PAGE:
Upon determining the existence of duplicate song instances, the music application 111 may designate one of the song instances as the song instance that will be played back upon selection by a user in the file inventory. While in some examples the music application 111 may provide controls that allow a user to specify which instance of a song will be used for playback when duplicate instances are stored, the music application 111 may also designate song instances for playback based on one or more rules. For example, the music application 111 may automatically designate song 1 sored on the local storage device 106 as the instance for playback based on a determination that the local storage device 106 is likely to provide faster data transfer speeds than a remotely located storage device, such as remote storage location 110. The music application 111 may also designate a particular song instance for playback based on one or more other factors, such as which instance of the song is of a higher data quality (e.g., which version of the song can be played at the highest bit rate), which instance of the song is the most recent (e.g., file recency), or which instance of the song is most frequently accessed by a user or by other applications.

In some examples, a file inventory can be generated based on information obtained from a file other than the source file that will be graphically represented in the file inventory. For example, instead of (or in addition to) accessing each individual song file stored on a local storage device to obtain information associated with the song, the music application 111 could access a file that includes information associated with one or more song files. For example, the music application 111 could access an extensible markup language (XML) file that includes meta information associated with a plurality of songs stored on a storage device. These techniques can lower the resource cost of obtaining file information for use in the file inventory.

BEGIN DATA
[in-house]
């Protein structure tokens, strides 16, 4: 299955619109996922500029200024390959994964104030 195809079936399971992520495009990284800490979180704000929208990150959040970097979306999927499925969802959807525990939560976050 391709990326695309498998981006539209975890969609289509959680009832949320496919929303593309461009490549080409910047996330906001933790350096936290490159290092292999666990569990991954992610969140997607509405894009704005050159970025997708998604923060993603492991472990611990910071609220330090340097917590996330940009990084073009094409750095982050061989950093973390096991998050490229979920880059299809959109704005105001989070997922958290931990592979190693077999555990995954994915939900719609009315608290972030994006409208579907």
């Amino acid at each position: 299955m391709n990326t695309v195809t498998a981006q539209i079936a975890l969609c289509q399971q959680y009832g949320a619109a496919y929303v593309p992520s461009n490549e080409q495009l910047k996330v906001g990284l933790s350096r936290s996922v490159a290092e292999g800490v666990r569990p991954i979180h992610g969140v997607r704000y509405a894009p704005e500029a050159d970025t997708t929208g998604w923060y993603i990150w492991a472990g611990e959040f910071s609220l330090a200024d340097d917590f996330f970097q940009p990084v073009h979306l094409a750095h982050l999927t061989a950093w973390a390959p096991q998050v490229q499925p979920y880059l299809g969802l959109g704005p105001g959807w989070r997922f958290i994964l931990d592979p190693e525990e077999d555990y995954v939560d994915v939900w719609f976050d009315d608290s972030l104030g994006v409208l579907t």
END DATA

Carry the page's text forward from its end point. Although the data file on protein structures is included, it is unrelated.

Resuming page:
FIG. 3 illustrates a mobile device 300 (e.g., a mobile smartphone) that includes a control panel 302 and a display 304. The control panel 302 may include one or more hard keys for inputting commands to the mobile device, and the display 304 may provide visual output to a user from one or more operations executed on the mobile device 300. In this example, the display 304 displays information associated with the output of a music application, such as the music application 111 described above. As a result of operations performed by the music application running on the mobile device 300, the display 304 provides a venue for a user to view and interact with music data stored across multiple storage devices (e.g., both local and remote storage devices).